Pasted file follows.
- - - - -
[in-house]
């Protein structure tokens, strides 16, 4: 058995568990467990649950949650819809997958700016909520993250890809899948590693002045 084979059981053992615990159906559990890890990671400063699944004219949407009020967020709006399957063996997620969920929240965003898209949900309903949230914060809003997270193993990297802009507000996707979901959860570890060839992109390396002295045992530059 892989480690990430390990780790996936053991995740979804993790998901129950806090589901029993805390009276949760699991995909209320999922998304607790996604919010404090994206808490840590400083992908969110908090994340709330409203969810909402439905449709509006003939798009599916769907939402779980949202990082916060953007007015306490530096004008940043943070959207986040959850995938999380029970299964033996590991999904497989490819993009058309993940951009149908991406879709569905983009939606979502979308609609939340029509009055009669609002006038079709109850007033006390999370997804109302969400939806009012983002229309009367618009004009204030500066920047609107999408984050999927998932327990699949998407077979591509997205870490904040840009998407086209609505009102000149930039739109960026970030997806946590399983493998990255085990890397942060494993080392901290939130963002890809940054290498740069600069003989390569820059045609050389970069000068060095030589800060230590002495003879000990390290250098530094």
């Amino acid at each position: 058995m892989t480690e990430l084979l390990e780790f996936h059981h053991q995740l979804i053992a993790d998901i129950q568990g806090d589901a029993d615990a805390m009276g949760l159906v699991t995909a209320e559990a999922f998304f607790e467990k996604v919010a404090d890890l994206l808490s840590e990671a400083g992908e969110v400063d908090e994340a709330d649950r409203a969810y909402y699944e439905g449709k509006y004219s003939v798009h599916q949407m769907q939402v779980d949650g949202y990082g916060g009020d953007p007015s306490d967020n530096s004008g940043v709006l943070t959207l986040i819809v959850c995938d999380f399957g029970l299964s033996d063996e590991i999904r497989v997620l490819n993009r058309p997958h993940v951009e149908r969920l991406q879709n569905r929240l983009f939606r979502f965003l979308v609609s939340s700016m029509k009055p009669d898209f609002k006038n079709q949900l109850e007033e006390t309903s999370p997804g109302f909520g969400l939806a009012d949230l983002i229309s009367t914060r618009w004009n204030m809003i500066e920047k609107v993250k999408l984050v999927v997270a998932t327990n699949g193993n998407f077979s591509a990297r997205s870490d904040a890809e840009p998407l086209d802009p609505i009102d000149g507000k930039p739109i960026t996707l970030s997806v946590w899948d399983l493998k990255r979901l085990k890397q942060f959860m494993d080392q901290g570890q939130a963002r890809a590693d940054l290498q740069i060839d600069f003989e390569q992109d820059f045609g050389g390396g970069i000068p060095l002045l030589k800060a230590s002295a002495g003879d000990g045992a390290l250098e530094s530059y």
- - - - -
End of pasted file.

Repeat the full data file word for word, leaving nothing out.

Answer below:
[in-house]
């Protein structure tokens, strides 16, 4: 058995568990467990649950949650819809997958700016909520993250890809899948590693002045 084979059981053992615990159906559990890890990671400063699944004219949407009020967020709006399957063996997620969920929240965003898209949900309903949230914060809003997270193993990297802009507000996707979901959860570890060839992109390396002295045992530059 892989480690990430390990780790996936053991995740979804993790998901129950806090589901029993805390009276949760699991995909209320999922998304607790996604919010404090994206808490840590400083992908969110908090994340709330409203969810909402439905449709509006003939798009599916769907939402779980949202990082916060953007007015306490530096004008940043943070959207986040959850995938999380029970299964033996590991999904497989490819993009058309993940951009149908991406879709569905983009939606979502979308609609939340029509009055009669609002006038079709109850007033006390999370997804109302969400939806009012983002229309009367618009004009204030500066920047609107999408984050999927998932327990699949998407077979591509997205870490904040840009998407086209609505009102000149930039739109960026970030997806946590399983493998990255085990890397942060494993080392901290939130963002890809940054290498740069600069003989390569820059045609050389970069000068060095030589800060230590002495003879000990390290250098530094």
């Amino acid at each position: 058995m892989t480690e990430l084979l390990e780790f996936h059981h053991q995740l979804i053992a993790d998901i129950q568990g806090d589901a029993d615990a805390m009276g949760l159906v699991t995909a209320e559990a999922f998304f607790e467990k996604v919010a404090d890890l994206l808490s840590e990671a400083g992908e969110v400063d908090e994340a709330d649950r409203a969810y909402y699944e439905g449709k509006y004219s003939v798009h599916q949407m769907q939402v779980d949650g949202y990082g916060g009020d953007p007015s306490d967020n530096s004008g940043v709006l943070t959207l986040i819809v959850c995938d999380f399957g029970l299964s033996d063996e590991i999904r497989v997620l490819n993009r058309p997958h993940v951009e149908r969920l991406q879709n569905r929240l983009f939606r979502f965003l979308v609609s939340s700016m029509k009055p009669d898209f609002k006038n079709q949900l109850e007033e006390t309903s999370p997804g109302f909520g969400l939806a009012d949230l983002i229309s009367t914060r618009w004009n204030m809003i500066e920047k609107v993250k999408l984050v999927v997270a998932t327990n699949g193993n998407f077979s591509a990297r997205s870490d904040a890809e840009p998407l086209d802009p609505i009102d000149g507000k930039p739109i960026t996707l970030s997806v946590w899948d399983l493998k990255r979901l085990k890397q942060f959860m494993d080392q901290g570890q939130a963002r890809a590693d940054l290498q740069i060839d600069f003989e390569q992109d820059f045609g050389g390396g970069i000068p060095l002045l030589k800060a230590s002295a002495g003879d000990g045992a390290l250098e530094s530059y």